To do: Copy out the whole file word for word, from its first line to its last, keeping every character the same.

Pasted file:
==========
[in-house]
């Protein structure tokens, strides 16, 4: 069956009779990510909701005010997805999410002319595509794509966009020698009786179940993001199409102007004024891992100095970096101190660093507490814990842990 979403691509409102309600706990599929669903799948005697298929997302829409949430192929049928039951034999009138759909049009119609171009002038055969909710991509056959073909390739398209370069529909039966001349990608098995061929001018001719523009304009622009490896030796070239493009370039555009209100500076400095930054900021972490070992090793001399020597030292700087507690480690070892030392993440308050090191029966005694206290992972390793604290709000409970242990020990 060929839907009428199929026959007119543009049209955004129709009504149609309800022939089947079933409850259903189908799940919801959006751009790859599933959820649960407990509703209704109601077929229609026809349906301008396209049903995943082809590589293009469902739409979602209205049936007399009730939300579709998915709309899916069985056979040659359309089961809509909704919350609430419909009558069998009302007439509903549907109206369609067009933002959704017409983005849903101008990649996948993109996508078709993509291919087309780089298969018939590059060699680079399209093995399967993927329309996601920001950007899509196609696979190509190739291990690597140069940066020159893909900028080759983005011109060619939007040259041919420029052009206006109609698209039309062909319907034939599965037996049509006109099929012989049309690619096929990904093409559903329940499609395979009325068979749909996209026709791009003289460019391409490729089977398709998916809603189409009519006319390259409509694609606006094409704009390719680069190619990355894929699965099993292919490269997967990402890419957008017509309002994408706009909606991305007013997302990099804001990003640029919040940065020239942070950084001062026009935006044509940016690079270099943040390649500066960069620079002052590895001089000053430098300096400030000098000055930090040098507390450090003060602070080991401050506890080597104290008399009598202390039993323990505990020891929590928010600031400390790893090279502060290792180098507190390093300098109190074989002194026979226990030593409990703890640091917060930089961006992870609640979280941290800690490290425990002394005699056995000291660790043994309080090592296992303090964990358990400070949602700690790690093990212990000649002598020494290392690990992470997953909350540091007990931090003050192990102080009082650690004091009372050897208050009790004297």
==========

[in-house]
């Protein structure tokens, strides 16, 4: 069956009779990510909701005010997805999410002319595509794509966009020698009786179940993001199409102007004024891992100095970096101190660093507490814990842990 979403691509409102309600706990599929669903799948005697298929997302829409949430192929049928039951034999009138759909049009119609171009002038055969909710991509056959073909390739398209370069529909039966001349990608098995061929001018001719523009304009622009490896030796070239493009370039555009209100500076400095930054900021972490070992090793001399020597030292700087507690480690070892030392993440308050090191029966005694206290992972390793604290709000409970242990020990 060929839907009428199929026959007119543009049209955004129709009504149609309800022939089947079933409850259903189908799940919801959006751009790859599933959820649960407990509703209704109601077929229609026809349906301008396209049903995943082809590589293009469902739409979602209205049936007399009730939300579709998915709309899916069985056979040659359309089961809509909704919350609430419909009558069998009302007439509903549907109206369609067009933002959704017409983005849903101008990649996948993109996508078709993509291919087309780089298969018939590059060699680079399209093995399967993927329309996601920001950007899509196609696979190509190739291990690597140069940066020159893909900028080759983005011109060619939007040259041919420029052009206006109609698209039309062909319907034939599965037996049509006109099929012989049309690619096929990904093409559903329940499609395979009325068979749909996209026709791009003289460019391409490729089977398709998916809603189409009519006319390259409509694609606006094409704009390719680069190619990355894929699965099993292919490269997967990402890419957008017509309002994408706009909606991305007013997302990099804001990003640029919040940065020239942070950084001062026009935006044509940016690079270099943040390649500066960069620079002052590895001089000053430098300096400030000098000055930090040098507390450090003060602070080991401050506890080597104290008399009598202390039993323990505990020891929590928010600031400390790893090279502060290792180098507190390093300098109190074989002194026979226990030593409990703890640091917060930089961006992870609640979280941290800690490290425990002394005699056995000291660790043994309080090592296992303090964990358990400070949602700690790690093990212990000649002598020494290392690990992470997953909350540091007990931090003050192990102080009082650690004091009372050897208050009790004297």